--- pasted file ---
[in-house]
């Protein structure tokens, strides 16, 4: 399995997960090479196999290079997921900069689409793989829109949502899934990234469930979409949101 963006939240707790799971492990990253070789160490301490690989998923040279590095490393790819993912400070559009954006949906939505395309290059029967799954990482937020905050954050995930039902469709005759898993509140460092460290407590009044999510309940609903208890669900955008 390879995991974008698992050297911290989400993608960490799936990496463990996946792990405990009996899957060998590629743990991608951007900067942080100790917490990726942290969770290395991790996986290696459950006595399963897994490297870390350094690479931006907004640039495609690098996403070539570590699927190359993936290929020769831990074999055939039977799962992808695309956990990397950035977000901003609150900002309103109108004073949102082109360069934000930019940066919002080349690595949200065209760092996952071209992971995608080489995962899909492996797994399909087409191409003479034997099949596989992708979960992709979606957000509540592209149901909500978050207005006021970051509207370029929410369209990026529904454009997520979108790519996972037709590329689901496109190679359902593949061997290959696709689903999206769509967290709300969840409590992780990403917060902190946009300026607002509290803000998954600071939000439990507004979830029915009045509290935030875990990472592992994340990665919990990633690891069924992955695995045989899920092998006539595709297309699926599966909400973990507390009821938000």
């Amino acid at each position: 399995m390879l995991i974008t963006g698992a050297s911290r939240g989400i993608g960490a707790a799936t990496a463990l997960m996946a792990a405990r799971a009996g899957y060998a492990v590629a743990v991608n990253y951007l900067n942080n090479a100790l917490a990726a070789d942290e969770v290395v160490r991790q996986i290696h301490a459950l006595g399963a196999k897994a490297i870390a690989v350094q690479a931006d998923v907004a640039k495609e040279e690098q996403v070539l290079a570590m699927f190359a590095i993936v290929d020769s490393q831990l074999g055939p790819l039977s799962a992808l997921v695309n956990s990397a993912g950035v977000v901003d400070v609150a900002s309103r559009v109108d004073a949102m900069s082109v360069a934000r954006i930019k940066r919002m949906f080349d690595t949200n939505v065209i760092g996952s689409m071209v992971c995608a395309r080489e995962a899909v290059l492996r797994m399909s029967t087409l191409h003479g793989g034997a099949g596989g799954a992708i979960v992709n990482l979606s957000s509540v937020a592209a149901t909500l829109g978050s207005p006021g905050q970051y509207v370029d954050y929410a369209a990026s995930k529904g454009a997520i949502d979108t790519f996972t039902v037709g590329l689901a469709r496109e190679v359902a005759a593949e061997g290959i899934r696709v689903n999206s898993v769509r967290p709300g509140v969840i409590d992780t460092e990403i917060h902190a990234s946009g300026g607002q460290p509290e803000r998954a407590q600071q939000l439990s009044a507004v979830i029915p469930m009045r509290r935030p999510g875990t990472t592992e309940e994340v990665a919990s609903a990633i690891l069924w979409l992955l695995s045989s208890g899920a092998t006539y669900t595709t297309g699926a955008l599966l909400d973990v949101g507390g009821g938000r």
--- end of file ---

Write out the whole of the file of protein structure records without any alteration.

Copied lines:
[in-house]
């Protein structure tokens, strides 16, 4: 399995997960090479196999290079997921900069689409793989829109949502899934990234469930979409949101 963006939240707790799971492990990253070789160490301490690989998923040279590095490393790819993912400070559009954006949906939505395309290059029967799954990482937020905050954050995930039902469709005759898993509140460092460290407590009044999510309940609903208890669900955008 390879995991974008698992050297911290989400993608960490799936990496463990996946792990405990009996899957060998590629743990991608951007900067942080100790917490990726942290969770290395991790996986290696459950006595399963897994490297870390350094690479931006907004640039495609690098996403070539570590699927190359993936290929020769831990074999055939039977799962992808695309956990990397950035977000901003609150900002309103109108004073949102082109360069934000930019940066919002080349690595949200065209760092996952071209992971995608080489995962899909492996797994399909087409191409003479034997099949596989992708979960992709979606957000509540592209149901909500978050207005006021970051509207370029929410369209990026529904454009997520979108790519996972037709590329689901496109190679359902593949061997290959696709689903999206769509967290709300969840409590992780990403917060902190946009300026607002509290803000998954600071939000439990507004979830029915009045509290935030875990990472592992994340990665919990990633690891069924992955695995045989899920092998006539595709297309699926599966909400973990507390009821938000």
């Amino acid at each position: 399995m390879l995991i974008t963006g698992a050297s911290r939240g989400i993608g960490a707790a799936t990496a463990l997960m996946a792990a405990r799971a009996g899957y060998a492990v590629a743990v991608n990253y951007l900067n942080n090479a100790l917490a990726a070789d942290e969770v290395v160490r991790q996986i290696h301490a459950l006595g399963a196999k897994a490297i870390a690989v350094q690479a931006d998923v907004a640039k495609e040279e690098q996403v070539l290079a570590m699927f190359a590095i993936v290929d020769s490393q831990l074999g055939p790819l039977s799962a992808l997921v695309n956990s990397a993912g950035v977000v901003d400070v609150a900002s309103r559009v109108d004073a949102m900069s082109v360069a934000r954006i930019k940066r919002m949906f080349d690595t949200n939505v065209i760092g996952s689409m071209v992971c995608a395309r080489e995962a899909v290059l492996r797994m399909s029967t087409l191409h003479g793989g034997a099949g596989g799954a992708i979960v992709n990482l979606s957000s509540v937020a592209a149901t909500l829109g978050s207005p006021g905050q970051y509207v370029d954050y929410a369209a990026s995930k529904g454009a997520i949502d979108t790519f996972t039902v037709g590329l689901a469709r496109e190679v359902a005759a593949e061997g290959i899934r696709v689903n999206s898993v769509r967290p709300g509140v969840i409590d992780t460092e990403i917060h902190a990234s946009g300026g607002q460290p509290e803000r998954a407590q600071q939000l439990s009044a507004v979830i029915p469930m009045r509290r935030p999510g875990t990472t592992e309940e994340v990665a919990s609903a990633i690891l069924w979409l992955l695995s045989s208890g899920a092998t006539y669900t595709t297309g699926a955008l599966l909400d973990v949101g507390g009821g938000r």